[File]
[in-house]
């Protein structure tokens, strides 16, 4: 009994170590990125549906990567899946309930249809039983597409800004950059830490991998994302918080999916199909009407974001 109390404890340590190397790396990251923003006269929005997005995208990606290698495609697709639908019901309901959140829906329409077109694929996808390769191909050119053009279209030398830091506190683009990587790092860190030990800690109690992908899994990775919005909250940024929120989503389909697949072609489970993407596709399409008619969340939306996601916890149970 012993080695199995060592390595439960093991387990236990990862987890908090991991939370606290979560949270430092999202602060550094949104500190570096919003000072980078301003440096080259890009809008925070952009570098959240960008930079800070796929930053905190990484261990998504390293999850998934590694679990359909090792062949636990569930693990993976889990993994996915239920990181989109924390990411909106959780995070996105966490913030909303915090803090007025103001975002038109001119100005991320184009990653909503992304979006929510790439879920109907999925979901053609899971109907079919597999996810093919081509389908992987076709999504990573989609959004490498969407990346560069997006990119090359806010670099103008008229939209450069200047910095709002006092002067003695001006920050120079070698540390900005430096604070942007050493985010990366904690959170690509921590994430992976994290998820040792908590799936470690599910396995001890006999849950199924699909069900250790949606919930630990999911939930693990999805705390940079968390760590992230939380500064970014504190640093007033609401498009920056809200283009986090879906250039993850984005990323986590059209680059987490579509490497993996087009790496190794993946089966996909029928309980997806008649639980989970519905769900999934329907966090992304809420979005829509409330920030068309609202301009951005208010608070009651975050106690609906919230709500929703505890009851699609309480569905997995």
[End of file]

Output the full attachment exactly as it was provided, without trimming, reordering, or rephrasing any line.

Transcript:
[in-house]
């Protein structure tokens, strides 16, 4: 009994170590990125549906990567899946309930249809039983597409800004950059830490991998994302918080999916199909009407974001 109390404890340590190397790396990251923003006269929005997005995208990606290698495609697709639908019901309901959140829906329409077109694929996808390769191909050119053009279209030398830091506190683009990587790092860190030990800690109690992908899994990775919005909250940024929120989503389909697949072609489970993407596709399409008619969340939306996601916890149970 012993080695199995060592390595439960093991387990236990990862987890908090991991939370606290979560949270430092999202602060550094949104500190570096919003000072980078301003440096080259890009809008925070952009570098959240960008930079800070796929930053905190990484261990998504390293999850998934590694679990359909090792062949636990569930693990993976889990993994996915239920990181989109924390990411909106959780995070996105966490913030909303915090803090007025103001975002038109001119100005991320184009990653909503992304979006929510790439879920109907999925979901053609899971109907079919597999996810093919081509389908992987076709999504990573989609959004490498969407990346560069997006990119090359806010670099103008008229939209450069200047910095709002006092002067003695001006920050120079070698540390900005430096604070942007050493985010990366904690959170690509921590994430992976994290998820040792908590799936470690599910396995001890006999849950199924699909069900250790949606919930630990999911939930693990999805705390940079968390760590992230939380500064970014504190640093007033609401498009920056809200283009986090879906250039993850984005990323986590059209680059987490579509490497993996087009790496190794993946089966996909029928309980997806008649639980989970519905769900999934329907966090992304809420979005829509409330920030068309609202301009951005208010608070009651975050106690609906919230709500929703505890009851699609309480569905997995």